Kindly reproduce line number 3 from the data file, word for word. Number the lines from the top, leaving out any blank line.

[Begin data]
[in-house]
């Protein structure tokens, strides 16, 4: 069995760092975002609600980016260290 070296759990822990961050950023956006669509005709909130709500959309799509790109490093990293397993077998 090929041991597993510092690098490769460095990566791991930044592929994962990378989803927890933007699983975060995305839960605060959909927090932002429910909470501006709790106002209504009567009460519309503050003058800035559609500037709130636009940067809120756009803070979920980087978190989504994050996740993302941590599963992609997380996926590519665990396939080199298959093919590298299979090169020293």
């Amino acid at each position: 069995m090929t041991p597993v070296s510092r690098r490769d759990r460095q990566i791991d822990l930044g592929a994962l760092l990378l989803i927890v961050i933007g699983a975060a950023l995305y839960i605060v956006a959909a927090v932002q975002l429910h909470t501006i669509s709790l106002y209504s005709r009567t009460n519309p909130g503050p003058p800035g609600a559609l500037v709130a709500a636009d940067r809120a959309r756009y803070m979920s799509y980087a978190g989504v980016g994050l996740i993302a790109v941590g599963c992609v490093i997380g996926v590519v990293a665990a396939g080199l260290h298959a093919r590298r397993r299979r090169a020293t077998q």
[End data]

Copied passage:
């Amino acid at each position: 069995m090929t041991p597993v070296s510092r690098r490769d759990r460095q990566i791991d822990l930044g592929a994962l760092l990378l989803i927890v961050i933007g699983a975060a950023l995305y839960i605060v956006a959909a927090v932002q975002l429910h909470t501006i669509s709790l106002y209504s005709r009567t009460n519309p909130g503050p003058p800035g609600a559609l500037v709130a709500a636009d940067r809120a959309r756009y803070m979920s799509y980087a978190g989504v980016g994050l996740i993302a790109v941590g599963c992609v490093i997380g996926v590519v990293a665990a396939g080199l260290h298959a093919r590298r397993r299979r090169a020293t077998q």